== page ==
Celebrating a Century of Scholastic Journalism Education

JEA Centennial

Celebrating a Century of Scholastic Journalism Education

JEA Centennial

Celebrating a Century of Scholastic Journalism Education

JEA Centennial

Presidential Q&A: Ann Visser, 2003-2007

Ann Visser, JEA president 2003-2007.

It didn’t take Ann Visser long to see the advantage of belonging to JEA. At Pella (Iowa) Community High School where she first started teaching in 1983, Visser was the only journalism teacher so she joined JEA in 1984, and quickly found a community of fellow journalism teachers who would be her “second family” for life. In 2010 her JEA family recognized her service to the organization by presenting her the Carl Towley award.

How did your involvement in JEA move from member to president?

My involvement began when I had the opportunity to serve as JEA Iowa State Director. That position evolved to regional director. I was then asked to run for secretary, which I did, followed by a stint as VP. I began serving as president in the spring of 2003, and I completed my second term in Denver in 2007. I served as past president during Jack Kennedy’s tenure. (By the way, I ran for secretary because I erroneously thought I would be ‘gifted’ a computer to use during my tenure. I found out very quickly that was not the truth!).

Aside from the disappointment of not getting a computer, how did JEA affect your career?

JEA affected my career in so many ways. The relationships formed during those years, many of which I still enjoy today, were definitely a highlight. I know Pella High publications became better because of all of the opportunities I had to be surrounded by and learn from such great advisers. In many ways, my journalism family became a second family. I know I became a better person because of the influence so many of you had on my life.

You were involved in many aspects of JEA, what are some of your favorite memories?

I had many. Perhaps it was when Bob Schieffer was a keynote in Washington, D.C. As president, I was honored to sit at the head table with him. He was already one of my favorite journalists, but the fact that he stayed after the opening session and spent time chatting with those in attendance at our first-time attendee’s reception was amazing.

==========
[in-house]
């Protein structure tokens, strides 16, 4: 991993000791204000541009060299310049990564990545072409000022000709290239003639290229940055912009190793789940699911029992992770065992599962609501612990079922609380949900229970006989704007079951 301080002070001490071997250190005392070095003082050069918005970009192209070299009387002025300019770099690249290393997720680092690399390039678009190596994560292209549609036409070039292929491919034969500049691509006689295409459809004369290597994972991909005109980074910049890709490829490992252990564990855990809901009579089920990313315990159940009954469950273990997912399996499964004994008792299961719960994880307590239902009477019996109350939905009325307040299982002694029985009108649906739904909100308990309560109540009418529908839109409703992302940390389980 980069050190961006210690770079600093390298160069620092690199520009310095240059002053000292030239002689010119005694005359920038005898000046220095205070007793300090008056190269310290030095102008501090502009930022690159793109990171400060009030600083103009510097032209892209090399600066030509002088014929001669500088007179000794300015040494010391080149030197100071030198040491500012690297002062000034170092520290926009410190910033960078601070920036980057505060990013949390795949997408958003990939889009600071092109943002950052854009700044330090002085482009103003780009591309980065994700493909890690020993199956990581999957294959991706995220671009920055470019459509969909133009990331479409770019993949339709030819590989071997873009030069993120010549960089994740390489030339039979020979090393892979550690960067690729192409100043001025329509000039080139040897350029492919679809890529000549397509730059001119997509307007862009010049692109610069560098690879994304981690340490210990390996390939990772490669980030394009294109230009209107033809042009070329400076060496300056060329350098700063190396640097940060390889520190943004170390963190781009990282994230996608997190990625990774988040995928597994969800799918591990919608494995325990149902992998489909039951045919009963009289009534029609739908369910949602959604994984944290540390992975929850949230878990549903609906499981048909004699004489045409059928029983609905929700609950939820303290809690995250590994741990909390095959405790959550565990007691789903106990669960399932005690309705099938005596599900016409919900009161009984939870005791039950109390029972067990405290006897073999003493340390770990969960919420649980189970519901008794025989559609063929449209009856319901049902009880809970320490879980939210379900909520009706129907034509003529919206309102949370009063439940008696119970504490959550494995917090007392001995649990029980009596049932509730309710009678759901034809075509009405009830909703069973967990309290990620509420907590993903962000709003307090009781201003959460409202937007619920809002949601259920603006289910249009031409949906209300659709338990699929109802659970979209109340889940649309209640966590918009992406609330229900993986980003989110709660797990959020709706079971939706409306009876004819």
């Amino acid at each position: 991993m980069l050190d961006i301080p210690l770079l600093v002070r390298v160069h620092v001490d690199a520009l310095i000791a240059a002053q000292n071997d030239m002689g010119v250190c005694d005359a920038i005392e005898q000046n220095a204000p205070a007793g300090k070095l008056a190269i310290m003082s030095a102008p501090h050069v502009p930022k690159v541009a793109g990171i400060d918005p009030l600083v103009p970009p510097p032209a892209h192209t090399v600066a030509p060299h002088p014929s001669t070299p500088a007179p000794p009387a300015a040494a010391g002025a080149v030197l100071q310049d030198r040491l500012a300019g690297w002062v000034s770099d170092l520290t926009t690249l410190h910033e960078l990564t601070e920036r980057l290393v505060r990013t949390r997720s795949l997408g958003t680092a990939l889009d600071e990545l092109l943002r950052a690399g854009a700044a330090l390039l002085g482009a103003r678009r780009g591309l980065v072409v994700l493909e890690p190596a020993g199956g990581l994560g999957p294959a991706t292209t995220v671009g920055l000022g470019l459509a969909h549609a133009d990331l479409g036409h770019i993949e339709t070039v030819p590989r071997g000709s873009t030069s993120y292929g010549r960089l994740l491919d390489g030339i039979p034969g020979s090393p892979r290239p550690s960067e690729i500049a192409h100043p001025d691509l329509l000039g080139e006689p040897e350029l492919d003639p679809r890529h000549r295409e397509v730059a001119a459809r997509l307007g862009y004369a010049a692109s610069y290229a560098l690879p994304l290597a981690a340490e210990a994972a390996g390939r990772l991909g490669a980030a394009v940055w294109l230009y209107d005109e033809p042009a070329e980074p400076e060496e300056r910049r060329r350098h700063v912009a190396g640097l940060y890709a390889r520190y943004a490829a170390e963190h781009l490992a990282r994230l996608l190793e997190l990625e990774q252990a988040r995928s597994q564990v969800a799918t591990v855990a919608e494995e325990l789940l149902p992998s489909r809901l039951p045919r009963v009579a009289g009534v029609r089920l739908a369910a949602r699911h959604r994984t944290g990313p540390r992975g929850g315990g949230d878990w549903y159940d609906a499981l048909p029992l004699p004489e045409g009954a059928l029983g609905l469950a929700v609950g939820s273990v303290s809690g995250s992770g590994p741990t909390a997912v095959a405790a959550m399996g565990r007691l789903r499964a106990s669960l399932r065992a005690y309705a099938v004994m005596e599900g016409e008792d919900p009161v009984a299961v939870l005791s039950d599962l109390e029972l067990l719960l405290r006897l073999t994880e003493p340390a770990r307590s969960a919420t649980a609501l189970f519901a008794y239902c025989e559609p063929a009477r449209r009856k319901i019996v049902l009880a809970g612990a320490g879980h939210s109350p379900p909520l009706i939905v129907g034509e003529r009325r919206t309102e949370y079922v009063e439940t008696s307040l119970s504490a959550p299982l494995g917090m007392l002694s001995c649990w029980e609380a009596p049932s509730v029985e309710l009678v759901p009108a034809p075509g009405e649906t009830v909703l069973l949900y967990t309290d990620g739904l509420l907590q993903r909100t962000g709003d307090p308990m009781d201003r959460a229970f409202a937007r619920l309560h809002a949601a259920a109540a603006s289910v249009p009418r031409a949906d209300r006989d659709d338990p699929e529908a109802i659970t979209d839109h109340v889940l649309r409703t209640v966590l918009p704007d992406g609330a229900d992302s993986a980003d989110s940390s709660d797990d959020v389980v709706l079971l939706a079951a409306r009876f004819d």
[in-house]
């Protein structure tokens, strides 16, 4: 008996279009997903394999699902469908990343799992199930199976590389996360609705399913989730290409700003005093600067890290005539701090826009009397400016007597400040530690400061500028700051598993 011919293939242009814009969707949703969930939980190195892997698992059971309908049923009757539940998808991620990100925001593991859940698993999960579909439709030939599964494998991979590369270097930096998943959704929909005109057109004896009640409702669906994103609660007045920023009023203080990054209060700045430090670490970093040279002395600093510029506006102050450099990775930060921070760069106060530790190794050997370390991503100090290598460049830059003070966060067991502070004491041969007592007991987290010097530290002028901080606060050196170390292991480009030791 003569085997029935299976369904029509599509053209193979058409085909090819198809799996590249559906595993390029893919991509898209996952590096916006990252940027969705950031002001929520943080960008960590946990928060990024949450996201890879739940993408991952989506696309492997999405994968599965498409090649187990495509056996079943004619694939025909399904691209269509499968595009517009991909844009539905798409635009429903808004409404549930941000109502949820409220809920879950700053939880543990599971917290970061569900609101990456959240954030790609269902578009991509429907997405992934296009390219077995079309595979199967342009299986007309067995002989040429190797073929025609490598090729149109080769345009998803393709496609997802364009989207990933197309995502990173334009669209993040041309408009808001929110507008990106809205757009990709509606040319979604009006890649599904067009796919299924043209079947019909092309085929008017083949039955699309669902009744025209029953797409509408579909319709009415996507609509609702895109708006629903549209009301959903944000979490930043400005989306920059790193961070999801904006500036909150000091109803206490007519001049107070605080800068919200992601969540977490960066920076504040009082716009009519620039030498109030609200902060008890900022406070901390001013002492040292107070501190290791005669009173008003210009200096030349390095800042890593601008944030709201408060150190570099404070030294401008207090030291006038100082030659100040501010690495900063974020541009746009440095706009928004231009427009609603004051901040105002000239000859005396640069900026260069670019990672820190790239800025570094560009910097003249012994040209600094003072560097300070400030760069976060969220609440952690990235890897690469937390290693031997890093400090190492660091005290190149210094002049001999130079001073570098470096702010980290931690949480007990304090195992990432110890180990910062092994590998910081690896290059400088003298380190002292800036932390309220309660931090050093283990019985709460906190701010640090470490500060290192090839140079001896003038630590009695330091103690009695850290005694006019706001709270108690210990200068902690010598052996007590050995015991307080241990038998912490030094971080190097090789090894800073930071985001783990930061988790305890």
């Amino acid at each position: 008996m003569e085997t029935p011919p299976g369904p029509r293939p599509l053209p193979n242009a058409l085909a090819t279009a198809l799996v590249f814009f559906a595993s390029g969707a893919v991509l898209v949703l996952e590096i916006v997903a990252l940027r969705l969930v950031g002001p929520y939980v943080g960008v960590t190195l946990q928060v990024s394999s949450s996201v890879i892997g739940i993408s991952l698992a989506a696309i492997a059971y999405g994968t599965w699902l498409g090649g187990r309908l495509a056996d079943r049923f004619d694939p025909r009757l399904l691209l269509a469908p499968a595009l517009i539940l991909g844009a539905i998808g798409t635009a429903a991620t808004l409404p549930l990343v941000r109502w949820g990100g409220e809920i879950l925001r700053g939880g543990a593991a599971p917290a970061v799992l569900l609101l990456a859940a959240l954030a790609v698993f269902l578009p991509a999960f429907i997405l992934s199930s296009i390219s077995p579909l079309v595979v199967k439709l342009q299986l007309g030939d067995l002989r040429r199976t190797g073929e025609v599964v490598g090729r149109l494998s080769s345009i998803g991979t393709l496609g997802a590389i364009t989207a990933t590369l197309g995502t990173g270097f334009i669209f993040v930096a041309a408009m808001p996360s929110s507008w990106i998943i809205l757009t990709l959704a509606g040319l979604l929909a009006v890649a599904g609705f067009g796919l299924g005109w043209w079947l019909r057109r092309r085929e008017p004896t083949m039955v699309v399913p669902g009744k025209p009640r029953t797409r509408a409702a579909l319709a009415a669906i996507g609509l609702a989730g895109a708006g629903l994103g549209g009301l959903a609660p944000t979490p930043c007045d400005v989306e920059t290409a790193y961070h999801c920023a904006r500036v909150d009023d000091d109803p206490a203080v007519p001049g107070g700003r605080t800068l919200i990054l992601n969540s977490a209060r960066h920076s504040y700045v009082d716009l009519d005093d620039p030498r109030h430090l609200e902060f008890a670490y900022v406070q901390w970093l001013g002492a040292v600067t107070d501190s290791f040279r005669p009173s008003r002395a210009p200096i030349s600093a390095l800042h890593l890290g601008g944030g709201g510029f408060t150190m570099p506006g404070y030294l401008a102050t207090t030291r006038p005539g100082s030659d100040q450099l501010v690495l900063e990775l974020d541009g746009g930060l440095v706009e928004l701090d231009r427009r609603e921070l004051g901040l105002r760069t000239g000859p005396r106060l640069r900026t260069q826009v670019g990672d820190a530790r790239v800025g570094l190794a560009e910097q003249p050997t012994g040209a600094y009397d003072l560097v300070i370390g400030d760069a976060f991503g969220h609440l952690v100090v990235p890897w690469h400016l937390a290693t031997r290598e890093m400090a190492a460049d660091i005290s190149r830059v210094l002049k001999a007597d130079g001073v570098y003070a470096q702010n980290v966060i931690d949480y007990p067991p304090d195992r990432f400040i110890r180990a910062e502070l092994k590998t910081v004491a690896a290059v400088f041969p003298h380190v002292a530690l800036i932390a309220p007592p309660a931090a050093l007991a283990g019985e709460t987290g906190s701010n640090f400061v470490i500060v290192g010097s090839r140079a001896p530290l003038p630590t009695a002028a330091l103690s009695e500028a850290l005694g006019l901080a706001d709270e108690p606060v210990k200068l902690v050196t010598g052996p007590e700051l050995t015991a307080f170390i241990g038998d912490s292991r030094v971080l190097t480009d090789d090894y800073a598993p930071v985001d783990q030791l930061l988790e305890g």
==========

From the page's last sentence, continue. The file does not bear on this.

Perhaps it was those hours my longtime convention roommate Susan Tantillo and I spent analyzing our convention days, or when Bob Bair and I and the Drakes gathered to catch up on the months since we had last met.

Maybe it was just sitting in the convention bookstore area or at convention luncheons and having chats with friends I only saw at conventions. It might have even been some of those JEA Write-off dinners and judging.

The opportunity to come full circle and work with my college adviser Linda Puntney in her role as JEA’s executive director was another highlight.

Finally, who can forget when Sister Rita Jeanne would give her treasurer’s report, always ending with “Pretty good, don’t you think?” So many great memories! So many good people!

You worked closely with the board on a number of projects, what was the overriding focus when you were president?

We were such a great group during those years, some of the best of all time (said with a bit of prejudice). As I revisited the minutes from our board meetings, I was reminded time and time again of how we worked tirelessly toward inclusivity in many ways. I recall that a goal was that we would be approachable for any and all members. We were constantly working toward ways to improve JEA and make it a significant force in the world of scholastic journalism.

It’s been nearly two decades since you last served as president, what should the focus of JEA in the near future?

The organization is in good hands. While there are even more challenges in today’s world of advising publications, I feel quite confident that the board and members are working hard to address those needs.

What is something you would like the readers to know?

So many JEA friends are friends for life. When I was hospitalized with Covid in 2020, my daughter told me a gift was coming that would make me cry. As I opened the poster with pictures and get-well messages from so many of you, I felt so honored and blessed. The poster still hangs in my home today. What a gift all of you have been! And, yes, I cried!

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